Hanrahan: Counting down to the new look Wizards

Hanrahan: Counting down to the new look Wizards
May 2, 2011, 2:51 pm

Monday, May 2, 2011 5:29 p.m.By Frank HanrahanCSNwashington.com

The Washington Wizards will go back to the old red white and blue colors that the Bullets wore in their heyday, including the team's only championship in 1978. The newold color scheme and logo will be unveiled in a May 10 event to season ticket holders at Verizon Center.

Over the next few days leading up to the unveiling, I thought I'd take a trip down memory lane and look back at some of the greats that donned the BulletsWizards threads.

First up, Jeff Malone.

Malone was a sweet shooting, plentiful scorer for the Bullets for many seasons in the 1980's. Malone played for Washington from 1983-90 and he madehis onlyAll-Star game in just his third season, averaging 22.4 points a game. During Malones rookie season, he hit a game-winning 3-point shot, against the Detroit Pistons, falling out-of-bounds along the left baseline. giving the Bullets a 103-102 victory. It's considered one of the better buzzer-beaters of all time.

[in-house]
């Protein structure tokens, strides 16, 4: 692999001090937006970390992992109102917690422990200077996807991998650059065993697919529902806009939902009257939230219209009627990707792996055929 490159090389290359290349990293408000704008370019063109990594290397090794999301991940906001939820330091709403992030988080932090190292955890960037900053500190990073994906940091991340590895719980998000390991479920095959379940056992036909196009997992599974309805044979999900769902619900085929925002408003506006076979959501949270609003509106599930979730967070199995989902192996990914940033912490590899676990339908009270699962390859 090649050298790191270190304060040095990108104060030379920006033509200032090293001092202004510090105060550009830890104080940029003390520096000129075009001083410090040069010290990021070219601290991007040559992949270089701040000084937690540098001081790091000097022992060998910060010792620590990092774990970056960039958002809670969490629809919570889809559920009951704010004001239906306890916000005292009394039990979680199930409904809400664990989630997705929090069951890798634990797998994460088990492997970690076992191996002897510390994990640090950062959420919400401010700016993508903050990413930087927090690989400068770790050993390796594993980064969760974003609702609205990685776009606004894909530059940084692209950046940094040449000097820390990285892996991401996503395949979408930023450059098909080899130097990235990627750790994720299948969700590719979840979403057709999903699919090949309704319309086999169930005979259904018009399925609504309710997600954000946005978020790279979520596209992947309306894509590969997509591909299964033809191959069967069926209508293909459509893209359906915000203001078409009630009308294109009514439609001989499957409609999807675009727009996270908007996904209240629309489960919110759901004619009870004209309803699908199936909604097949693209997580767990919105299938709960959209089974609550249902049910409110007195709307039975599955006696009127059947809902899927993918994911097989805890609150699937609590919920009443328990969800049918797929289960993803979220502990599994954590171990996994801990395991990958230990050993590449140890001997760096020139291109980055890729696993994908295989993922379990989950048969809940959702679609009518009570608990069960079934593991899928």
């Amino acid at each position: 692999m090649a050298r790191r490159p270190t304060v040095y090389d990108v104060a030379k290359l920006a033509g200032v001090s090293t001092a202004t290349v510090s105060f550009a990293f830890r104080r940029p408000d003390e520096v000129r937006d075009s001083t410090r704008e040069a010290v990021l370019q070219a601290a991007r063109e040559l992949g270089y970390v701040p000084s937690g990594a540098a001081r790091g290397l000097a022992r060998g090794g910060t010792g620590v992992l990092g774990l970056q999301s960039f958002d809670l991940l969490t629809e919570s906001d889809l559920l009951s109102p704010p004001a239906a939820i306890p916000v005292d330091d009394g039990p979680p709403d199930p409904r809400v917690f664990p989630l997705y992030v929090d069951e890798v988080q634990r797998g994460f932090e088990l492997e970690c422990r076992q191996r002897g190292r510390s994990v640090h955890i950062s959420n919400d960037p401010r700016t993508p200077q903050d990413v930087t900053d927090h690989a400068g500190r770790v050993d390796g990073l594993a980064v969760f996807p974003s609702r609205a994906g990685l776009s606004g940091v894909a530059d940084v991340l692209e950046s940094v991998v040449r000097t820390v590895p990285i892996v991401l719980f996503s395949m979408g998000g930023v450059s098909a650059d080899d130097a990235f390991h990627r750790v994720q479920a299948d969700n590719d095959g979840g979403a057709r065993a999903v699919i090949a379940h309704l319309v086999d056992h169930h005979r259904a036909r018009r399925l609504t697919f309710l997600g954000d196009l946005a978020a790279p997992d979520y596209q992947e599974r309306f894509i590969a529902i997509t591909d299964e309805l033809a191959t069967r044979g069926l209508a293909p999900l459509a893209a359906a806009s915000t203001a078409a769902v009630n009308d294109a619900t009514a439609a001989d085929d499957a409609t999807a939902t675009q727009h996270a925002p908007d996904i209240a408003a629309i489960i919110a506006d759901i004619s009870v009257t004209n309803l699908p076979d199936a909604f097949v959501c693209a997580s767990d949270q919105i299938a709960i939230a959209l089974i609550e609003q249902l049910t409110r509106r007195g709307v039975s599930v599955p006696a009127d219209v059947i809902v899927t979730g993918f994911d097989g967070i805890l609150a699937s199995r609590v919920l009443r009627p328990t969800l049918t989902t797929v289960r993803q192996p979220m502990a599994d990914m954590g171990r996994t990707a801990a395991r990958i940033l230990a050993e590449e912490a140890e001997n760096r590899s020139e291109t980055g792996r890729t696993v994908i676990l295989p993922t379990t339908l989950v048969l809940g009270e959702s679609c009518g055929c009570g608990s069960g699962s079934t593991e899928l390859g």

In his final year as a Bullet, Malone averaged 24.3 a game, but was dealt away that season to Utah. Malone actually played until 1996 when he was let go by Miami after a stint with Philadelphia. Malone averaged 19 points a game spanning a 13-year NBA career.Efficient, efficient scorer, Wizards coach Flip Saunders told me when I asked him what came to mind with Malone? He could get to where ever he wanted to with just one or two dribbles and he never did anything flashy. Hewas just extremely fundamental in as far as how he went about doing things, Saunders said. He had a great ability to come off screens. If he got a little separation he was going to knock down the shot.Malone was the go to guy offensively for many seasons in D.C. He was an inside, outside threat who could hit the jumper, but healso floated to the lane forshort shots. Malone wasnt shy to attack the rim either, because it seemed likedMalone was at the free throw line a ton and he made defenders pay for their miscues. Malone shot 87 percent from the foul line for his career.After his playing days were over, Malone toiled in coaching as he headed up the D-League Columbus River Dragons from 2001-05.Next Up: Wes Unseld